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    Core guideline C.128 states "Virtual functions should specify exactly one of virtual, override, or final." github.com/isocpp/CppCoreGuidelines/blob/master/…
    – parsley72
    May 24, 2017 at 2:37

Found "override" is useful when somebody updated base class virtual method signature such as adding an optional parameter but forgot to update derived class method signature. In that case the methods between the base and the derived class are no longer polymorphic relation. Without the override declaration, it is hard to find out this kind of bug.

  • 1
    +1. Though while override is a great way to discover such problems, good unit test coverage should also help. Jan 22, 2017 at 6:39
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    That's exactly why I'm so excited about that new specifier. The only problem is that this feature has to be already applied as to prevent errors caused by changes in base classes. ;-)
    – Wolf
    Oct 4, 2017 at 10:47

Wikipedia quote:

The override special identifier means that the compiler will check the base class(es) to see if there is a virtual function with this exact signature. And if there is not, the compiler will error out.


Edit (attempting to improve a bit the answer):

Declaring a method as "override" means that that method is intended to rewrite a (virtual) method on the base class. The overriding method must have same signature (at least for the input parameters) as the method it intends to rewrite.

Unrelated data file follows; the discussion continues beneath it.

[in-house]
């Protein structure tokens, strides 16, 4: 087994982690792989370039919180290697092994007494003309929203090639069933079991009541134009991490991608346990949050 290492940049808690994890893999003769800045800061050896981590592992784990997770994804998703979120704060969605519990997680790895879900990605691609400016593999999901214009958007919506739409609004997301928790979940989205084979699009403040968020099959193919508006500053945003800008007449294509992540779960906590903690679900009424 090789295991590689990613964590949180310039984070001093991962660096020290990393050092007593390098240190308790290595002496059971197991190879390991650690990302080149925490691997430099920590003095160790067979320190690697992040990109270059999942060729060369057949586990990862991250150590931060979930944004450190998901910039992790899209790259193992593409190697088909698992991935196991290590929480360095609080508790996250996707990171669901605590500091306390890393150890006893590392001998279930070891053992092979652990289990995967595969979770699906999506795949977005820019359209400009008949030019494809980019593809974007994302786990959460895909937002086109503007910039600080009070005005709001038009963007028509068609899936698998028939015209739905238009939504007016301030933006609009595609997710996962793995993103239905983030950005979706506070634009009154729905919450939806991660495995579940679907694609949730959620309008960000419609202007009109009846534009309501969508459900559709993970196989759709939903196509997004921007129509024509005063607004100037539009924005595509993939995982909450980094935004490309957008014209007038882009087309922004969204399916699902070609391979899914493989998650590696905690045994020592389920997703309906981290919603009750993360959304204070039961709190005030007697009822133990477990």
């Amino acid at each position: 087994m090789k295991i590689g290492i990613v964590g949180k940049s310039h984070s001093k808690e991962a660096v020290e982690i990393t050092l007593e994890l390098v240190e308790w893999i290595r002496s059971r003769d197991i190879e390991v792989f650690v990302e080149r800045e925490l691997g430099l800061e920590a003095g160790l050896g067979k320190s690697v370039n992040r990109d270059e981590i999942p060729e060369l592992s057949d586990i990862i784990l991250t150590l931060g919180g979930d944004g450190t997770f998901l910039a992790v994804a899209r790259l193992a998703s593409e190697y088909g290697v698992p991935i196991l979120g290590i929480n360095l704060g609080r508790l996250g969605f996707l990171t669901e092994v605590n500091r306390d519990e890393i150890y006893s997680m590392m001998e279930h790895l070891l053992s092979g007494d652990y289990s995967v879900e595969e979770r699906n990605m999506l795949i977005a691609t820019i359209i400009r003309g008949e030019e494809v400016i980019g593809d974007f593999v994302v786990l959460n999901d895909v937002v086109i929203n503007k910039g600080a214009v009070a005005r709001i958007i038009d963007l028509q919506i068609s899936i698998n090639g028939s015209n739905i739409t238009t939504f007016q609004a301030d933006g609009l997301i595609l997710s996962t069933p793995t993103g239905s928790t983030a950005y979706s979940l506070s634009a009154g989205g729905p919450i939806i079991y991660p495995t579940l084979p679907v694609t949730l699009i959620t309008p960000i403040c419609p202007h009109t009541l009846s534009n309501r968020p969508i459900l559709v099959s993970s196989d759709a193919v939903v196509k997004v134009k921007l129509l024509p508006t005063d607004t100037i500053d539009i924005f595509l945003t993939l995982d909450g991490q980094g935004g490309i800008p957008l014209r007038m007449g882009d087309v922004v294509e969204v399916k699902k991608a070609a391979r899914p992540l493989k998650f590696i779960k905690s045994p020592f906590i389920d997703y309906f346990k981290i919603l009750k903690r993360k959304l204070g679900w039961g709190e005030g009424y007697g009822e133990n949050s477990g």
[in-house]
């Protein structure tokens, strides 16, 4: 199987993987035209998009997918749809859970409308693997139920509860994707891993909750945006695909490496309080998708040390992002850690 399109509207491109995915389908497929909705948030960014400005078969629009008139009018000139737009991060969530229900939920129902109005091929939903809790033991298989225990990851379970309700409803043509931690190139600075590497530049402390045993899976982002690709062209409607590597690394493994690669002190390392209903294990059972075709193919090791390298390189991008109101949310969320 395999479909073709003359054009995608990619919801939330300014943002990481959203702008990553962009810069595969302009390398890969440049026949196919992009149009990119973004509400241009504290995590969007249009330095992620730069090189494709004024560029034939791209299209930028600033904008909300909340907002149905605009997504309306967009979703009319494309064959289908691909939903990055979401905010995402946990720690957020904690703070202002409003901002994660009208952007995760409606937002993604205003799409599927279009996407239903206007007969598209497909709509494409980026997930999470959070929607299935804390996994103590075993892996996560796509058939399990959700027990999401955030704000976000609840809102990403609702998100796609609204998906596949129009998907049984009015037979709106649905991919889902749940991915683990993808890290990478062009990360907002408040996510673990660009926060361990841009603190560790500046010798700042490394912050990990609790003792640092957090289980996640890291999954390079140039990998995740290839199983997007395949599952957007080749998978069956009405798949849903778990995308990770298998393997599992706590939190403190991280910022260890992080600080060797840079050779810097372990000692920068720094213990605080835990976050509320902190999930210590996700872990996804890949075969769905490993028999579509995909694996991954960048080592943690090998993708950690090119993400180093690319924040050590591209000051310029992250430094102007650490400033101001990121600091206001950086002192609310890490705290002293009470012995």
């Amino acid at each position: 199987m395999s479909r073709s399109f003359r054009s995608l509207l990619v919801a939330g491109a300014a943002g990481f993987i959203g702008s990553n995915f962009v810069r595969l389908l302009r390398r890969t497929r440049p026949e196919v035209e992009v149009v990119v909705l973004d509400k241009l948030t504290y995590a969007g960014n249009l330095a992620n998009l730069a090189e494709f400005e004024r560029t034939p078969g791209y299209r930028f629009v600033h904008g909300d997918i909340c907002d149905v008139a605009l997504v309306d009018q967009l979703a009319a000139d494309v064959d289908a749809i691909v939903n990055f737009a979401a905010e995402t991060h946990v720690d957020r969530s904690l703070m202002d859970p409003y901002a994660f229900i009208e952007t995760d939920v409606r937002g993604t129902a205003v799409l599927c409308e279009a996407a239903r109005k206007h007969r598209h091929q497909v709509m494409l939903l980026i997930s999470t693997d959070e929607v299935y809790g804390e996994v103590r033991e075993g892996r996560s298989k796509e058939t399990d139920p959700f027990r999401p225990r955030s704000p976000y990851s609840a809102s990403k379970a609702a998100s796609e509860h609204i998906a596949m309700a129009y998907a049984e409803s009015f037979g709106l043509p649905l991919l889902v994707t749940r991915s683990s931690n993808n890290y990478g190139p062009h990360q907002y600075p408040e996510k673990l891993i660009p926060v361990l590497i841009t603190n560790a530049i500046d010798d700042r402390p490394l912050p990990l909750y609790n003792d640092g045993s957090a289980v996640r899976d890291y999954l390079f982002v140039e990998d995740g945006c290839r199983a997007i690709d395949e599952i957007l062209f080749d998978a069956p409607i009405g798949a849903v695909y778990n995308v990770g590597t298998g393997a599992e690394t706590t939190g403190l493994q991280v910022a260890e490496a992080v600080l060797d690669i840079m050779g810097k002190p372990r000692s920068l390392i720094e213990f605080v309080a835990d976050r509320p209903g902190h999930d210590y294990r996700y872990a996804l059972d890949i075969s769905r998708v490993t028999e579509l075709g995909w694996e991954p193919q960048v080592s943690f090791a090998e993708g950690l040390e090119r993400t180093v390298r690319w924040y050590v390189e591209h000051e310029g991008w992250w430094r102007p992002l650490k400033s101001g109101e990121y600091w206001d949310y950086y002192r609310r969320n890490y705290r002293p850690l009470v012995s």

Why is this necessary? Well, the following two common error cases are prevented:

  1. one mistypes a type in the new method. The compiler, unaware that it is intending to write a previous method, simply adds it to the class as a new method. The problem is that the old method is still there, the new one is added just as an overload. In this case, all calls towards the old method will function just as before, without any change in behavior (which would have been the very purpose of the rewriting).

  2. one forgets to declare the method in the superclass as "virtual", but still attempts to re-write it in a subclass. While this will be apparently accepted, the behavior won't be exactly as intended: the method is not virtual, so access through pointers towards the superclass will end calling the old (superclass') method instead of the new (subclass') method.

Adding "override" clearly disambiguates this: through this, one is telling the compiler that three things are expecting:

  1. there is a method with the same name in the superclass
  2. this method in the superclass is declared as "virtual" (that means, intended to be rewritten)
  3. the method in the superclass has the same (input*) signature as the method in the subclass (the rewriting method)

If any of these is false, then an error is signaled.

* note: the output parameter is sometimes of different, but related type. Read about covariant and contravariant transformations if interested.